Why we need to rethink and open up how we address climate change
This is a conversation on Green Dreamer Podcast with Kaméa Chayne, a show exploring environmental regeneration and intersectional sustainability from ideas to life. Subscribe to Green Dreamer on iTunes, Spotify, Stitcher, or any podcast app and let’s learn what it takes to thrive in every sense of the word!
Judith D. Schwartz (@judithdschwartz) is a journalist who focuses on nature-based solutions to global challenges and the author of Cows Save the Planet andWater in Plain Sight: Hope for a Thirsty World. After learning about Holistic Management's potential to restore our carbon and water cycles, reverse climate change, and regenerate biodiversity on our lands, she set out to explore all the ways in which we've been unintentionally doing harm through tackling only the symptoms of our environmental issues instead of addressing their root causes.
On this week's podcast episode, Judith shares why fixating on reducing carbon emissions alone is a shortsighted approach to tackling climate change, how 'organic' is losing its standards and meaning (and how The Real Organic Project is solving this), what it means that we've been managing against environmental challenges rather than managing for them, and more.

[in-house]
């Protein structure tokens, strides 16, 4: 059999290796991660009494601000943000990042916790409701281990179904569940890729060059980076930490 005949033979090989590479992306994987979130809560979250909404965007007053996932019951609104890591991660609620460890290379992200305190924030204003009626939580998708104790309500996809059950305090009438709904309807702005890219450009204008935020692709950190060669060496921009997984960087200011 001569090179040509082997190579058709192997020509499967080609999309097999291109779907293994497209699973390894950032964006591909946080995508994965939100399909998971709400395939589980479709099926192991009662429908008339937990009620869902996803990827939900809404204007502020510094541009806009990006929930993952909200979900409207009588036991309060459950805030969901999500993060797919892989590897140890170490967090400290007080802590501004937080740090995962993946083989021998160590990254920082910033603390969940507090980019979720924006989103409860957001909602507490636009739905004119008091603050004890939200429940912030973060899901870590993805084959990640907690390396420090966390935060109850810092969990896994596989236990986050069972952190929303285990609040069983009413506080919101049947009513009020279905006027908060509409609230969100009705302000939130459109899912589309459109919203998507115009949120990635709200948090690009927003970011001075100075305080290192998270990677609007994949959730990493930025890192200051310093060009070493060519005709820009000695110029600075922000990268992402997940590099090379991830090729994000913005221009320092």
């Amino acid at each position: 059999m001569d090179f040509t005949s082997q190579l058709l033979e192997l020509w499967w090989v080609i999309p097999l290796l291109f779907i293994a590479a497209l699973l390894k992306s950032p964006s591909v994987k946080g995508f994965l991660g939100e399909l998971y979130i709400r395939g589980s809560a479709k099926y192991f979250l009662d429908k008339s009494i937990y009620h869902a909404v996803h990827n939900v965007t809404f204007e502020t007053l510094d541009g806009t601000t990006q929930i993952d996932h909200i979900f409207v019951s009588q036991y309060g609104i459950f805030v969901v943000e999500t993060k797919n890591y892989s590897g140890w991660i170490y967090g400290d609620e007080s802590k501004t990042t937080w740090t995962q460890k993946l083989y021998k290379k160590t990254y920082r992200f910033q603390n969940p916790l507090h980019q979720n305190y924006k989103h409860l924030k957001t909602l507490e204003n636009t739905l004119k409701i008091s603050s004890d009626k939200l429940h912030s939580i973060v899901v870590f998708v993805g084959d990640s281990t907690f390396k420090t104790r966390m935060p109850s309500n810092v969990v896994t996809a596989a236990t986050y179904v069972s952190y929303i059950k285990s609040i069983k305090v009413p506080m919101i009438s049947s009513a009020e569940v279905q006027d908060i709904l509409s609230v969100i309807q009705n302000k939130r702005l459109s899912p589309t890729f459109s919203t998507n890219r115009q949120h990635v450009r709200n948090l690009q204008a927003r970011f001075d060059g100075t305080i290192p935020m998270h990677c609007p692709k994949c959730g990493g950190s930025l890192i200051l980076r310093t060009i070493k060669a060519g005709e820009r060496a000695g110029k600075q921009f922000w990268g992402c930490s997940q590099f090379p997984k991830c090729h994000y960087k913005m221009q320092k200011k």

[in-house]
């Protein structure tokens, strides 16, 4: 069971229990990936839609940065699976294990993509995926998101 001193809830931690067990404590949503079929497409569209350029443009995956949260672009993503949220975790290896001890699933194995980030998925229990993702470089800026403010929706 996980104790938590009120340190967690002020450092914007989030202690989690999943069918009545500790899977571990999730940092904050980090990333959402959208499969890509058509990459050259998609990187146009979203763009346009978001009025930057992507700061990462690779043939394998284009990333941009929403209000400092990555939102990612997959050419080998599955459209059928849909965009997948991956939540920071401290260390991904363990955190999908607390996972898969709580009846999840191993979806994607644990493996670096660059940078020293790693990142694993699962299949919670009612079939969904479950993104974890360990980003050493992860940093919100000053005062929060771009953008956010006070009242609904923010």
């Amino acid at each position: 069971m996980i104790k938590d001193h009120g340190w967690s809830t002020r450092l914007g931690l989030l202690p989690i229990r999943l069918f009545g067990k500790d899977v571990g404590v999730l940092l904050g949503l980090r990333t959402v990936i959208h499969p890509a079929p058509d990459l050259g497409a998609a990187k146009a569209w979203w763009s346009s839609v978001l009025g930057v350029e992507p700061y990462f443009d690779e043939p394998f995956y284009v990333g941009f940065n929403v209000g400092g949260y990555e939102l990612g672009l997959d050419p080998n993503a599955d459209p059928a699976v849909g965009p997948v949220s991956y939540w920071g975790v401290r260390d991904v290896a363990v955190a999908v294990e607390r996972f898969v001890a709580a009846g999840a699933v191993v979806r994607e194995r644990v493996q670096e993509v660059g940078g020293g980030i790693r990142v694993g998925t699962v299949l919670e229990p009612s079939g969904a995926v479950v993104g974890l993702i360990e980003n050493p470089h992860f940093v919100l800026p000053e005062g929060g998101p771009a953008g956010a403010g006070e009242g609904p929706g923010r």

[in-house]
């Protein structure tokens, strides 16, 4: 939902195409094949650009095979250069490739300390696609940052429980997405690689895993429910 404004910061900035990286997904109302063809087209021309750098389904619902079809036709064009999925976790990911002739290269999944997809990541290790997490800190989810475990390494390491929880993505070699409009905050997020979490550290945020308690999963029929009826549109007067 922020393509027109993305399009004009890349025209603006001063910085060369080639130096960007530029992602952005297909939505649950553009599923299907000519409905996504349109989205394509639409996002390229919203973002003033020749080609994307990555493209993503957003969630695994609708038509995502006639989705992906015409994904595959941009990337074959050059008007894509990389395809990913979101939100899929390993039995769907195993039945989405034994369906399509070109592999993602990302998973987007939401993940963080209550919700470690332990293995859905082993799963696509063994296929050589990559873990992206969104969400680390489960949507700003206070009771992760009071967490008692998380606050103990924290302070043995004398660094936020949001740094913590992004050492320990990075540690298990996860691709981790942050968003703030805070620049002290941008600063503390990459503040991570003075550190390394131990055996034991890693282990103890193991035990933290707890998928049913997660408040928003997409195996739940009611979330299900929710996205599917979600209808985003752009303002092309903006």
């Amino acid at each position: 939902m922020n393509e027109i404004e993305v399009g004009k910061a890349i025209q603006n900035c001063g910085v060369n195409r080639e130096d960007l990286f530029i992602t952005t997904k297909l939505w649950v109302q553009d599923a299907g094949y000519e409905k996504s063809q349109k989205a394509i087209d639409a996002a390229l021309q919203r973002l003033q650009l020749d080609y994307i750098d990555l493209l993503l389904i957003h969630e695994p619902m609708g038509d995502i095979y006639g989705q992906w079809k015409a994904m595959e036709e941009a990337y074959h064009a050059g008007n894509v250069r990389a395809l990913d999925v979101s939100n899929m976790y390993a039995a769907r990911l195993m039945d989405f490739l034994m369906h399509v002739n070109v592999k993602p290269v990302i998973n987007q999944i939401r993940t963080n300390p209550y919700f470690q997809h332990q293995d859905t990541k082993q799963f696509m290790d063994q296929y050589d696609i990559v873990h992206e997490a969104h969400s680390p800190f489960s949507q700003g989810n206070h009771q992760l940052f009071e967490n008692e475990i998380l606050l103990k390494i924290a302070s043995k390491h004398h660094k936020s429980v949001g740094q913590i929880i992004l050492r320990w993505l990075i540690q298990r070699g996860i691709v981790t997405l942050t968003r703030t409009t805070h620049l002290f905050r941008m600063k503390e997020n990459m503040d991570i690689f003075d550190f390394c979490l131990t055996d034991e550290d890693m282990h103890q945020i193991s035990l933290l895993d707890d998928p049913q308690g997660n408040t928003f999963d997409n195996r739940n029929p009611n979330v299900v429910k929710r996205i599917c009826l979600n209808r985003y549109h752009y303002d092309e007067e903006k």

To start, get a glimpse below into the conversation between Judith and Green Dreamer Podcast's host, Kaméa Chayne.
On addressing the root causes of environmental issues:
"We tend to be so problem-oriented and not enough system-oriented. So we're not asking the questions 'What do we want?' (which would be health, either in terms of the landscape or a person) and 'How can we create the conditions that might promote health?'
Instead, we're looking at problems to attack... and that brings us to where we are."
On reframing climate change conversations:
"The way that we talk about climate change has been interfering with our ability to do anything about it.
And I feel that if we open up the way we talk about climate change, then we present opportunities for people to take part in being part of the solution. So one working definition I have is that I see climate change as manifestations of distorted carbon, water, energy, and nutrient cycles."
Judith's closing words of wisdom:
"Notice things and be open to what nature can teach us. Just love the planet and let that love guide you."
Green Dreamer is supported by our listener patrons and Arbor Teas, a small, family-owned business based in Ann Arbor, Michigan with a big focus on sustainability. The company only sources loose leaf and organic certified teas, packages all its teas in backyard compostable materials, uses solar power in its operations, and offsets all of its emissions with CarbonFund.